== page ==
SheilaDeeth | Aug 18, 2015 |
It's a Catch-22 sometimes. To read the reviews of others before diving into a book or not to read other reviews, that is the question. To know beforehand or to discover on your own...

I stumbled across a call-out to read for review Stone of Thieves by Diane J Reed. A very intriguing summary for this New Adult Fantasy Romance accompanied the call-out. As that is the second book in a series, an offer was made and I requested to read the first book first, then read the second, to review both books. While the second can probably be read as a stand-alone, I guessed that to get the full intended affect, I should read both books. Plus there are hundreds of reviews on GoodReads giving this book 4- and 5-star ratings; surely I couldn't go wrong!

This is a good story -- the characters (the secondary as well as the hero and heroine), the initial premise, the fantasy/mysterious element, the budding romance, they are all developed well. Honestly, I'd love to visit the trailer park to meet all of the characters in this book and learn more of their back stories.

The drawback I have with this book, which affects my opinion and my rating, is that it is not New Adult, it is Young Adult. Both books in this series are categorized as New Adult in the request for reviews and this first installment clearly is not. Why is that worth mentioning? Because the book was not what is was described as -- a loose category of 20-something main characters -- but instead revolved around a 15/16 year old heroine, which is a vital element for the plausibility of the heroine escaping the foster system in the initial premise. The fantasy element and the romance element were fine -- tame because of the obvious targeted young adult audience. You may think that categorizing books is an elusive proposition because plots can include many genre types and I would agree. At the same time, young adult and new adult are clearly two different age groups, mentalities, and suppositions.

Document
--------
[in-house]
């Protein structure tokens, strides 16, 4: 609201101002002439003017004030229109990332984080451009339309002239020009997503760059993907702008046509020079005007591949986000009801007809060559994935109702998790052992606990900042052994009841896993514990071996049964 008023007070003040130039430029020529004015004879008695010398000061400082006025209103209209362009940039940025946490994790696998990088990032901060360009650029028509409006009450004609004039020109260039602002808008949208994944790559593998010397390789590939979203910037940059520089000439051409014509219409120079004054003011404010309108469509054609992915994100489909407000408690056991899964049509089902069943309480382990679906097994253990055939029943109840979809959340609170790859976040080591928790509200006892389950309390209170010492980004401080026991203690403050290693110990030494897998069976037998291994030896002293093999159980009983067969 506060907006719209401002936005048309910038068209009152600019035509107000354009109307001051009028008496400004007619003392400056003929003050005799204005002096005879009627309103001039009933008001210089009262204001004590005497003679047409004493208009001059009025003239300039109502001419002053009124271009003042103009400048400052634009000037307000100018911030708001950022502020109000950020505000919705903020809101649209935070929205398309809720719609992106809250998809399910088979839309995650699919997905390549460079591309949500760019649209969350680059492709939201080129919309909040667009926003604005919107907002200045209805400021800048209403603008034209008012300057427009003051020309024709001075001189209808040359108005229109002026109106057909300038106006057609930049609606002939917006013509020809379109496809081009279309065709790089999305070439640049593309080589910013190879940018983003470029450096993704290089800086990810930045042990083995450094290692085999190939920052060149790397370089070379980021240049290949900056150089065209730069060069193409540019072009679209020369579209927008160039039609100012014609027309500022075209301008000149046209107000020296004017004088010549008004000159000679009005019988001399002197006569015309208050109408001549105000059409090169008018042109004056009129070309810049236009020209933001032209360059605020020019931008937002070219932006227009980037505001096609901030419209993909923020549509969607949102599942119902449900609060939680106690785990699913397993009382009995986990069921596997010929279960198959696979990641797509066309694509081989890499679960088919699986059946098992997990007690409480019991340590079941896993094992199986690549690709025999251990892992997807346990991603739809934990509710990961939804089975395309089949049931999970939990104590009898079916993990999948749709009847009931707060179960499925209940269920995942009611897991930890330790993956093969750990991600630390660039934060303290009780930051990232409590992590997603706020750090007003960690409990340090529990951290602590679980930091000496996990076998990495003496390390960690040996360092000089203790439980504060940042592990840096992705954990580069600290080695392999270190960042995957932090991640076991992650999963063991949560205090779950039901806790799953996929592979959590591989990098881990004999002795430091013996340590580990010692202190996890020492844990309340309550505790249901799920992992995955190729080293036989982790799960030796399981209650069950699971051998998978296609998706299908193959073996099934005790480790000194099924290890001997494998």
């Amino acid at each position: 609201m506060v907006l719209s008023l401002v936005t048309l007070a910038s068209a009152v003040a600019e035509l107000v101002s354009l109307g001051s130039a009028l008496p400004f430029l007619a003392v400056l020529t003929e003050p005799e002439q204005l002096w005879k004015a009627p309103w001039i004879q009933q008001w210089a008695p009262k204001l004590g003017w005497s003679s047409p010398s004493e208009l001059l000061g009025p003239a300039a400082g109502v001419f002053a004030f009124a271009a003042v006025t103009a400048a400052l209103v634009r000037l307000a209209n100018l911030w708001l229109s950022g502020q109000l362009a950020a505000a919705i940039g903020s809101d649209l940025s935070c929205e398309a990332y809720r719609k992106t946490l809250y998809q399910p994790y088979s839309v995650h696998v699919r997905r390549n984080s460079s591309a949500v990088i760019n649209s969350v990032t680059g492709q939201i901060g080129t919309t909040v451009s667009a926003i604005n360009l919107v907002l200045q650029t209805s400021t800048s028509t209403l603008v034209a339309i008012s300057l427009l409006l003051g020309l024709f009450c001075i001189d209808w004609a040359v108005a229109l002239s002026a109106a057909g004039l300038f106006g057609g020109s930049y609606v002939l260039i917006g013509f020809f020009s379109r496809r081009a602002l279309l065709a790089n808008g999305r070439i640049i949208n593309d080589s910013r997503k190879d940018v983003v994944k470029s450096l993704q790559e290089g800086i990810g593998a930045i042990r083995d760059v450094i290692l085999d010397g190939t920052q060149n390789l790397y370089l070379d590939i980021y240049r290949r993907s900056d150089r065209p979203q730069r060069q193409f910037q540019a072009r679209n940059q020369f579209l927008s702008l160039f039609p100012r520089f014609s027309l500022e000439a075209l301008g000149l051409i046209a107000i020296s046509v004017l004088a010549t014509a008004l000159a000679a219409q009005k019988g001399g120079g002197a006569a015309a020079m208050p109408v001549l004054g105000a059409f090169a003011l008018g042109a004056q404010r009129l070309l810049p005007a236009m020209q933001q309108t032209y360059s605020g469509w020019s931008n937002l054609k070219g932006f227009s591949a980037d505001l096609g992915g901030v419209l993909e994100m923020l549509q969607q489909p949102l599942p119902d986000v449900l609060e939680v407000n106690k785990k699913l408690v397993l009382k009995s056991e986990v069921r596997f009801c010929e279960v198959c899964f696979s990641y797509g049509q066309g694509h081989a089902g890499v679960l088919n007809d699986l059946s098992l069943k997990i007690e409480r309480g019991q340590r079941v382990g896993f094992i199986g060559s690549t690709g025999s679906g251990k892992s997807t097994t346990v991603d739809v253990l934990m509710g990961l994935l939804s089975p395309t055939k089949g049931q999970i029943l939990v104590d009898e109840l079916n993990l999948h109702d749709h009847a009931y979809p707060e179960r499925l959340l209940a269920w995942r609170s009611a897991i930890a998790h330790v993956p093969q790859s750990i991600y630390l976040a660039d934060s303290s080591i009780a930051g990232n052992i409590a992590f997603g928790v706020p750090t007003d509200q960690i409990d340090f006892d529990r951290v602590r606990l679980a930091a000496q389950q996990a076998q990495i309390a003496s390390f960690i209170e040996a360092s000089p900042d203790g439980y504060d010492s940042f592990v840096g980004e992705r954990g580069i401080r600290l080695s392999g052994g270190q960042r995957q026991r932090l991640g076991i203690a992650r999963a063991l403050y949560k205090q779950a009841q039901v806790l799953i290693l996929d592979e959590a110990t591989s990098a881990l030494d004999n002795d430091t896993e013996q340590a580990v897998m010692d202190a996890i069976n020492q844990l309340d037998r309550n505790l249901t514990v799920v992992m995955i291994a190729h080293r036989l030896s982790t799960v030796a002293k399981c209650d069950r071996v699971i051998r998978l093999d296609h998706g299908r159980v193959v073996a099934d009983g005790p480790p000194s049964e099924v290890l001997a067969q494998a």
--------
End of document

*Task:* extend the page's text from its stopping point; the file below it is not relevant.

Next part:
If I read a book described as mystery/suspense and it turned out to be horror, I would have the same reaction -- receiving something different than was described.

This leads to the proverbial question... should one read the review of others before reading a new book? Had I read the plentiful spoiler-filled reviews, I would have known to expect mid-teen protagonists and a mid-teen state of mind and I would have had a better overall impression of this book. ( )
  olongbourn | Mar 1, 2015 |
I received a free copy of this novel in exchange for my honest review.